The Pumpkin was not ready to go to a daycare at 1. She needed more focus, more individualized care, a home environment and one-on-one attention. By 2, she was ready for more activity and more socialization. And just after she turned 2, we had the Pookie, so the nanny stayed with us.

But the Pookie... He is more laid back, less needy and fussy. He has just started to walk, so he is extra clingy (to me especially) lately, but overall does really well around other kids and grown-ups. As a second child, he is very used to having another kid around and having to wait for things. At 1, he is ready for daycare and will do fine.

2. The Pumpkin still needs a lot of focus and attention. Besides being unhappy with the turnover rate of teachers and lack of follow up about the bullying incident even after my talk with the director, I have been frustrated with the lack of general communication from the administration. My daughter needs time to get used to transitions, which means we need to KNOW about upcoming transitions. Like when one of her favorite teachers (she has two favorites) is moved to another room or the majority of the kids in her class are moved to the next class up at the beginning of summer. TELL US what's going on before it happens! Or heck, even after it happens!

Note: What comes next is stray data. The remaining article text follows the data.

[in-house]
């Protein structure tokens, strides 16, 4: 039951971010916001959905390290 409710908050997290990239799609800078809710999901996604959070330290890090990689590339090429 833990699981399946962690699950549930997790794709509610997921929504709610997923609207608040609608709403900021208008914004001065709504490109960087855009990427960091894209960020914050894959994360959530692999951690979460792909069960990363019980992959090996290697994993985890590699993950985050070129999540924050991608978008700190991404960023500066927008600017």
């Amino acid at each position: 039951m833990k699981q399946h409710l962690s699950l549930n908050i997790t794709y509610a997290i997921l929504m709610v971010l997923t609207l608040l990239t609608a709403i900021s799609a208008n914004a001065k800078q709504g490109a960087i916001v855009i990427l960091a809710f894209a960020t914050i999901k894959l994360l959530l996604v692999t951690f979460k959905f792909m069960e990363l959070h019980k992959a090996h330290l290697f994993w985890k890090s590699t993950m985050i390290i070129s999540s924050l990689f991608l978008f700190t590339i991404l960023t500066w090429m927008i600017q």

The Pumpkin has been acting out lately, and I honestly believe that part of the reason is because of all these transitions which we had no ability to prep for. One day last week? When I dropped my child off? I knew 3 other kids in her class of 25 and NONE of the teachers there! Granted it was a weird day with one teacher on vacation, another one home with a sick kid and the other moved to another room (which she told me about herself, not the admin office). I called after I left to ask what was going on and the front desk woman said that she put out a note explaining... which I didn't get... cause it was on the door... which I didn't see... oh, because she put it up AFTER I dropped my daughter off. I was the last parent to drop my kid off. So how helpful was that?